It's None of Your Business How Much Water Your Neighbor Uses

It's None of Your Business How Much Water Your Neighbor Uses
Archibald Jude / via Flickr

In the face of an epic drought, Californians are cutting back on their water use — some of them, anyway. Last month, the Center for Investigative Reporting revealed that one homeowner in Bel Air used 11.8 million gallons in a year, or about 90 times the amount of water used by the typical household.

This led to some hue and cry and efforts to out the homeowner. In a year in which drought shaming has become the state's favorite new pastime, this was entirely predictable. This customer appears to be the biggest residential water user in the state. So if anybody deserves to wear the Scarlet W, it's this guy.

However, the L.A. Department of Water and Power has refused to play along, and for good reason. The DWP has declined to provide names and addresses of its top water users, which can be withheld under state law. As DWP officials explained to CIR, these customers have broken no laws. They also represent a tiny fraction of overall water use, so shaming them into changing their ways — though it might make some people feel better — would not meaningfully reduce total water consumption.

Nevertheless, in the wake of the CIR report, the Los Angeles City Council and Mayor Eric Garcetti have sought changes to the city's water-conservation ordinance that would allow for fines for "excessive" use, whatever they decide that means, and which could entail disclosure of the utility's biggest water wasters. 

But hold on a second. These customers paid for this water. If we want them to buy less of it in the future, why not try raising the price?

Water utilities have tried everything else to get people to conserve. In L.A., Garcetti enlisted a branding agency to spearhead an awareness campaign, which comes complete with social media integration and a cartoon mascot. The Metropolitan Water District has spent $340 million on rebates to encourage homeowners to switch from grass lawns to gravel. And agencies have encouraged people to rat out their neighbors for watering on the wrong days or having sprinklers that spray onto the sidewalk.

People, being people, have eagerly responded, leading drought-shaming campaigns against celebrities with lawns or anyone who would dare wash a car in their driveway.

But as every Econ 101 student knows, there is a much more efficient mechanism to distribute a scarce resource, and it's called price.

In Los Angeles, in the middle of a historic drought, water rates are actually lower than they are in many East Coast cities. According to this survey by Circle of Rain, the typical L.A. household pays $136 per month for water, sewer and stormwater bills. In New York, the figure is $153. In Boston, it's $186, and in Atlanta it's $326. (Mention this the next time your East Coast relatives start making fun of L.A. for running out of water.)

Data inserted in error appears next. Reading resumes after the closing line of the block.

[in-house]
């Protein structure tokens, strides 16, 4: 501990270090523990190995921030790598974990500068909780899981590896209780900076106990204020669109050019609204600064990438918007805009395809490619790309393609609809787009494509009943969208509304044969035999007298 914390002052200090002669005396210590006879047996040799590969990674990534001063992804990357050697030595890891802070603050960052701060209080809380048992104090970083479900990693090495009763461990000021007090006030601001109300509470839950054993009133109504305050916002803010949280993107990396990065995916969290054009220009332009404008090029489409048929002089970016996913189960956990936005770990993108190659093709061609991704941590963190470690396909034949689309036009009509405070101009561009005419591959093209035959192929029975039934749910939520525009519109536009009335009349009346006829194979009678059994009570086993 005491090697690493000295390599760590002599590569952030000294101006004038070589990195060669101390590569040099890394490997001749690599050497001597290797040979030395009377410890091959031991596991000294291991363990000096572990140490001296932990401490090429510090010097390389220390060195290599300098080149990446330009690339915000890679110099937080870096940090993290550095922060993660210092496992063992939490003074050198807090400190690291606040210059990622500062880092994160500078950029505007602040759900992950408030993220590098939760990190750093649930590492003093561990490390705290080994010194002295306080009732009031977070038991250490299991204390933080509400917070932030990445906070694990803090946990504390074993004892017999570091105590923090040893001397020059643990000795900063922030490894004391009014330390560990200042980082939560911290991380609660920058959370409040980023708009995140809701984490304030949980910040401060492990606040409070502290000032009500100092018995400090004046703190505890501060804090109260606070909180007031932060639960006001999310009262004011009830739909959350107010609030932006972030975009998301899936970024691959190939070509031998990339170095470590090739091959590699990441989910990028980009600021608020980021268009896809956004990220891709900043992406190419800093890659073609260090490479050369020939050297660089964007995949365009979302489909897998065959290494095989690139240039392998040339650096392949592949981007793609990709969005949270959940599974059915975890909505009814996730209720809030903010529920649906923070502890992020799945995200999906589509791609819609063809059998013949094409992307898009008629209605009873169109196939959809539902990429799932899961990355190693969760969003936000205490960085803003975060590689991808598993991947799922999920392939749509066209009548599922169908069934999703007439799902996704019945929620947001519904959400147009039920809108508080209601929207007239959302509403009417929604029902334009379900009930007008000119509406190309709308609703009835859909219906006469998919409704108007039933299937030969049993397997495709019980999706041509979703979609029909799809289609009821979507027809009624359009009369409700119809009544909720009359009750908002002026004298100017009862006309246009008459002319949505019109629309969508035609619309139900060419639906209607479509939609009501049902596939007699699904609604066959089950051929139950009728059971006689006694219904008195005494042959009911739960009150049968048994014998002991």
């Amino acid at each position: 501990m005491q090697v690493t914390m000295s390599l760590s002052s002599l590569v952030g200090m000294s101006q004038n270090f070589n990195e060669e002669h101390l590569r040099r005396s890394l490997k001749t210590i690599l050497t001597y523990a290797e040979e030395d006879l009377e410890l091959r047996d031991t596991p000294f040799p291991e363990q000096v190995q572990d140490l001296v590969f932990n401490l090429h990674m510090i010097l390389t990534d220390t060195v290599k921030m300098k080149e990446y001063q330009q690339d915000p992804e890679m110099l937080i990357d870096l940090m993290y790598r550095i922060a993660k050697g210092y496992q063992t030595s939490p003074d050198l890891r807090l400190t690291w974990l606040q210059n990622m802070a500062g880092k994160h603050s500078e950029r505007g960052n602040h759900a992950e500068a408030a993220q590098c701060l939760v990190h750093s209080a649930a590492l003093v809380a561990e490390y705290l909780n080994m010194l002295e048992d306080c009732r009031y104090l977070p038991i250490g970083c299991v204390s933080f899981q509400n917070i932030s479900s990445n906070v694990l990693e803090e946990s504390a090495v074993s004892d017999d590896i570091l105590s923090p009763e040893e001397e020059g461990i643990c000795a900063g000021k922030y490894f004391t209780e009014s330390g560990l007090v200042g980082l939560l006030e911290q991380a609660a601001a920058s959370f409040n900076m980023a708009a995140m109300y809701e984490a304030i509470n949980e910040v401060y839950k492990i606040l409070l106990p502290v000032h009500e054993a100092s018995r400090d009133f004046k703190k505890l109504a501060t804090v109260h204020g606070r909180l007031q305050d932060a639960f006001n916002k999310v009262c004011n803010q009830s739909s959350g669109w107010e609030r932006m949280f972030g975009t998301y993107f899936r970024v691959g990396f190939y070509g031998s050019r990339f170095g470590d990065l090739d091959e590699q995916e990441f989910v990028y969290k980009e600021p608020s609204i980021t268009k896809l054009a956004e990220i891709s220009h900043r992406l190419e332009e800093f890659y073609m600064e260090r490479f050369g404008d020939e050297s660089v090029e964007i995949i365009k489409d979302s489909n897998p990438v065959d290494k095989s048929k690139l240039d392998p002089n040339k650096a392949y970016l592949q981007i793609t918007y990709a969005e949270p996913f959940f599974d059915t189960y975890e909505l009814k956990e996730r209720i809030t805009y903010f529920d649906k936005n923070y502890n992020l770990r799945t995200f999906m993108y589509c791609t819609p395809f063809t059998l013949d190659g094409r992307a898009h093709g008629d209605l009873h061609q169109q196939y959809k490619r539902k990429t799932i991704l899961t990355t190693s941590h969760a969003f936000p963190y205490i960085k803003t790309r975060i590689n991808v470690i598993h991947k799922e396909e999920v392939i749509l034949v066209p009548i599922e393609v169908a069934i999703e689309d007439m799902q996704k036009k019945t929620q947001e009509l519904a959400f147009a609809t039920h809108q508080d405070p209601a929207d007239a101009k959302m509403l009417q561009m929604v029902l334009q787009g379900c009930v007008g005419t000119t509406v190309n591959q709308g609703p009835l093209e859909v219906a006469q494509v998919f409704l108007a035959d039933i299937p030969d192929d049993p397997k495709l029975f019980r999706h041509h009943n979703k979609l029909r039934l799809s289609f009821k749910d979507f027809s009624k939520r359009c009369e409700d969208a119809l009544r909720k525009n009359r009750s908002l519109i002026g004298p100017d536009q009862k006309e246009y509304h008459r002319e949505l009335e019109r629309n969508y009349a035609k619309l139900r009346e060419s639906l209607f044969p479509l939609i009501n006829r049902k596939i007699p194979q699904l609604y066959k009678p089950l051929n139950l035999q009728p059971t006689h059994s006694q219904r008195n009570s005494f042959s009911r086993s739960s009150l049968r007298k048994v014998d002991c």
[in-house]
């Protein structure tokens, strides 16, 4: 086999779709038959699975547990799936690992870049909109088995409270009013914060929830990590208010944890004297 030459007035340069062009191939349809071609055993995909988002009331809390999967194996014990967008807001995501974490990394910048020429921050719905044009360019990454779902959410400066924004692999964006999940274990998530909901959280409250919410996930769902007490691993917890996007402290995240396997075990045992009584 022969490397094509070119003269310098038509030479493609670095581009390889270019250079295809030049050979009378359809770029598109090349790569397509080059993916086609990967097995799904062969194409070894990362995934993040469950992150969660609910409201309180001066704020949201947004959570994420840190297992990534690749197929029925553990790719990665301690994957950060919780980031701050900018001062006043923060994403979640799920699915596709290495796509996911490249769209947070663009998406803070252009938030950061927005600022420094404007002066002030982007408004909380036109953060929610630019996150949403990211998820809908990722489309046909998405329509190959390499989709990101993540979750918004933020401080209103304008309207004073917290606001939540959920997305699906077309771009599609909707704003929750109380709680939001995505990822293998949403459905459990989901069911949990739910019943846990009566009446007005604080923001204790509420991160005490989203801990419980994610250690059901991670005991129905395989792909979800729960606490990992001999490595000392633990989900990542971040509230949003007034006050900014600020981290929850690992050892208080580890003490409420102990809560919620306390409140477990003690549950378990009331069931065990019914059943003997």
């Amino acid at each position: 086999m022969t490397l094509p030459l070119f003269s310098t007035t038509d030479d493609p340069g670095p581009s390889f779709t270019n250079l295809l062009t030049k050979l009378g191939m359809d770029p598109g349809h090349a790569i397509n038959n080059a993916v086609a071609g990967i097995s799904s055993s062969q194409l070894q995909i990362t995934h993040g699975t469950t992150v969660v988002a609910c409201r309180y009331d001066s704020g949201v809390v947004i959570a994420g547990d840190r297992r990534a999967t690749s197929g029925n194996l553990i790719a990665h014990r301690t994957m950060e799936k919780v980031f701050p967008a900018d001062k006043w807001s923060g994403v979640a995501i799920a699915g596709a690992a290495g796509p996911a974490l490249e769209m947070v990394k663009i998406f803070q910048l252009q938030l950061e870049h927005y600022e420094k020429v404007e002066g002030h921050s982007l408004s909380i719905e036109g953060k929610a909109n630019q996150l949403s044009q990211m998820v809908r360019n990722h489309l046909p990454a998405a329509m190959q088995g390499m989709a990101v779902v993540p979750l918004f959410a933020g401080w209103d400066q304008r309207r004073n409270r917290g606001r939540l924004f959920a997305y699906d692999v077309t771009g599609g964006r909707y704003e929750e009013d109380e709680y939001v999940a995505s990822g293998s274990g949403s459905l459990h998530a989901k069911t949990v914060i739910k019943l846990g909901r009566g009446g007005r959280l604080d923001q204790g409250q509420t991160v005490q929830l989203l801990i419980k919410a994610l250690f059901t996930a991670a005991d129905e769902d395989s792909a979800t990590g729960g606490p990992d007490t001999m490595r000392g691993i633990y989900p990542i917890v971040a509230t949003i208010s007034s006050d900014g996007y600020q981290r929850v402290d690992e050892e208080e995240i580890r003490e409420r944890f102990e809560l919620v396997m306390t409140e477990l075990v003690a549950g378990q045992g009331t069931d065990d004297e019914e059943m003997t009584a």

If L.A. water prices went up, guess what? People would use less water. Naming-and-shaming is not only ugly behavior; it's unnecessary.

"Normally there is pretty good responsiveness to higher prices," says Ken Baerenklau, a professor of political science at UC Riverside. "As long as the agencies are willing to raise prices more than just marginally, people respond to that just like they do when the price of any good goes up."

The DWP is now proposing a series of water rate hikes over the next five years. The plan is to scrap the current two-tiered system, which hasn't curtailed demand. The new structure would establish four pricing tiers, with the biggest water users paying a premium rate. The DWP could probably push the upper-tier rates even higher, but there are political constraints involved. The City Council will ultimately have to approve the rate hike, presumably sometime in the spring.

CIR estimates that the Bel Air water waster's bill comes out to $90,000 a year, or $7,500 a month. How high would it have to go to get him to cut back? Who knows. Maybe a lot.

"I think there’s some people who, perhaps because they’re so wealthy, they’re not even seeing the bill," Baerenklau says. "The accountant’s paying the bill. They're using large amounts of water and they’re not even thinking about it."

Push it high enough and at some point the accountant will notice. Significantly higher prices would also send a message, in a way that no cartoon character can, that agencies are finally taking the drought seriously. And it's certainly worth a shot well before the DWP considers violating the privacy of its customers.


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